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Chicken pow?

Nah.


Posted by: Blume | Link to this comment | 10-14-08 10:00 PM
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Supposedly when my grandparents came to America all they had was a tub of chicken fat. My grandmother couldn't stand to leave it behind -- they had almost starved in Europe. But it went rancid in the heat on the docks. My mother remembers everyone else moving away from the stench. She once told me that was the moment she consciously promised herself she would never, ever, be poor as an adult.

Sort of an immigrant Jewish "Gone With the Wind" type moment.


Posted by: PGD | Link to this comment | 10-14-08 10:00 PM
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General Gao?

Chicken Mao!


Posted by: Sifu Tweety | Link to this comment | 10-14-08 10:02 PM
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33: Heh.

38: Hey!


Posted by: Wrongshore | Link to this comment | 10-14-08 10:02 PM
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42 is a little schmaltzy.


Posted by: Sifu Tweety | Link to this comment | 10-14-08 10:02 PM
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34: vegetable soup base

Ah, I just saw this. Noted - thanks.


Posted by: parsimon | Link to this comment | 10-14-08 10:27 PM
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and I didn't like it. Kind of gross. What a bummer. I finally decided it was the fat, chicken fat. Bummer.

Maybe not. Store bought stock is pretty much universally bad, and some of it is just horrible. Good call on the lower salt but still.

FWIW, loads of things call for chicken stock not because they particularly want it, but because they don't want beef stock. Good veggie stock is usually (but not universally) just fine. Plus, if you compare veggie stock you made (45 minutes, dead easy) to store bought chicken stock, you usually win big. There are exceptions where they're actually looking for chicken stock. That doesn't help you much with the stock-that-sucks problem.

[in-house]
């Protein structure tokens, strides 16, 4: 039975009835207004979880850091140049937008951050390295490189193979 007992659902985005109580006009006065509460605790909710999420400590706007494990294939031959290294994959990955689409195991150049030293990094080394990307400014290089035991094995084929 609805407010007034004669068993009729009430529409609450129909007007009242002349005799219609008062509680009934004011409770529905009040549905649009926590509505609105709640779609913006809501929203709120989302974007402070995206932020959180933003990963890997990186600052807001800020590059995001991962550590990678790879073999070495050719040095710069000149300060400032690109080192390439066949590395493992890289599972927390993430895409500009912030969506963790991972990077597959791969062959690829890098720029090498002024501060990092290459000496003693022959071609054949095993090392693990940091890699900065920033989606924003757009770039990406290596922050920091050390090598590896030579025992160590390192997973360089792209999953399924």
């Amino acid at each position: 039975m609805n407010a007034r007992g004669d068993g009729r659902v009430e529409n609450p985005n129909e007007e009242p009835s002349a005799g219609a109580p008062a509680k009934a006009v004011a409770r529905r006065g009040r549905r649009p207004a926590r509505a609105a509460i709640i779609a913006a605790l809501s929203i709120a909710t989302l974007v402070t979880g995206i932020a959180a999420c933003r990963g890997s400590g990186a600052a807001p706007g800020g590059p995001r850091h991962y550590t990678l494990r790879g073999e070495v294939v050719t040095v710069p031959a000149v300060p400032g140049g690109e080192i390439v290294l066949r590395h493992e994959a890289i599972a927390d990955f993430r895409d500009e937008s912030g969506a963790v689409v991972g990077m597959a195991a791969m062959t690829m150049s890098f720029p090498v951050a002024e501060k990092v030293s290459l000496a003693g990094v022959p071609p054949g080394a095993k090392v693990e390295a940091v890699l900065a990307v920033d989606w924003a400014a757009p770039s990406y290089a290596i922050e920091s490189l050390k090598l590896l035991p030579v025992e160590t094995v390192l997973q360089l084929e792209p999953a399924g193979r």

Posted by: soup biscuit | Link to this comment | 10-14-08 10:38 PM
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45: Schmaltzy is a skill. Populuxe exhibited it as well in some other thread, to do with his mother's strawberry-rhubarb pie. Excellent.


Posted by: parsimon | Link to this comment | 10-14-08 10:38 PM
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Oh, AWB's pointer is good too --- don't always have frozen stock handy or time to make it.


Posted by: soup biscuit | Link to this comment | 10-14-08 10:41 PM
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47: Gah. I know, soup, I know. I just thought maybe there was something in the chicken stock that all these people kept calling for that was irreplaceably missing from my veggie stock soups ... and maybe in some certain receipts it's really important, but I think that in what I cook, it's not.

So whether or not the stock (broth) I bought was problematic, I see no reason to try the experiment again. My own veggie stock, or a mix like the one AWB recommended, will do me fine.

I figure one should check the ruts one might be in every once in a while. Some people tell me I don't use enough salt either.


Posted by: parsimon | Link to this comment | 10-14-08 10:46 PM